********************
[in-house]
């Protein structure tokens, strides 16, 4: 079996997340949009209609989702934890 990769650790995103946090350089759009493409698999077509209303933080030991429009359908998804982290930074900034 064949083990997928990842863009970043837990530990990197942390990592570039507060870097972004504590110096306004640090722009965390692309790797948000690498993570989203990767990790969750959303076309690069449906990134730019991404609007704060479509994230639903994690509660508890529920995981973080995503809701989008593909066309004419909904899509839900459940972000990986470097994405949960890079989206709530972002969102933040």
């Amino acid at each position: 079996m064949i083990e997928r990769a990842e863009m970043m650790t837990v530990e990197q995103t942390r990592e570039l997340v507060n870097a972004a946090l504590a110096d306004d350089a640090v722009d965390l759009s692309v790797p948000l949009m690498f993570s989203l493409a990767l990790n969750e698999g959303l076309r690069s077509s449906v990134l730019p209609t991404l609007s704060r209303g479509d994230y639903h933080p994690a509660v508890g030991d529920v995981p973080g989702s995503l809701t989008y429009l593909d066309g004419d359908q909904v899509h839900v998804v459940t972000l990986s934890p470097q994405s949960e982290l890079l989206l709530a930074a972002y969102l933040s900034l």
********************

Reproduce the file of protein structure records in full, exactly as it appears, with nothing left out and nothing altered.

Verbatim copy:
[in-house]
């Protein structure tokens, strides 16, 4: 079996997340949009209609989702934890 990769650790995103946090350089759009493409698999077509209303933080030991429009359908998804982290930074900034 064949083990997928990842863009970043837990530990990197942390990592570039507060870097972004504590110096306004640090722009965390692309790797948000690498993570989203990767990790969750959303076309690069449906990134730019991404609007704060479509994230639903994690509660508890529920995981973080995503809701989008593909066309004419909904899509839900459940972000990986470097994405949960890079989206709530972002969102933040």
């Amino acid at each position: 079996m064949i083990e997928r990769a990842e863009m970043m650790t837990v530990e990197q995103t942390r990592e570039l997340v507060n870097a972004a946090l504590a110096d306004d350089a640090v722009d965390l759009s692309v790797p948000l949009m690498f993570s989203l493409a990767l990790n969750e698999g959303l076309r690069s077509s449906v990134l730019p209609t991404l609007s704060r209303g479509d994230y639903h933080p994690a509660v508890g030991d529920v995981p973080g989702s995503l809701t989008y429009l593909d066309g004419d359908q909904v899509h839900v998804v459940t972000l990986s934890p470097q994405s949960e982290l890079l989206l709530a930074a972002y969102l933040s900034l």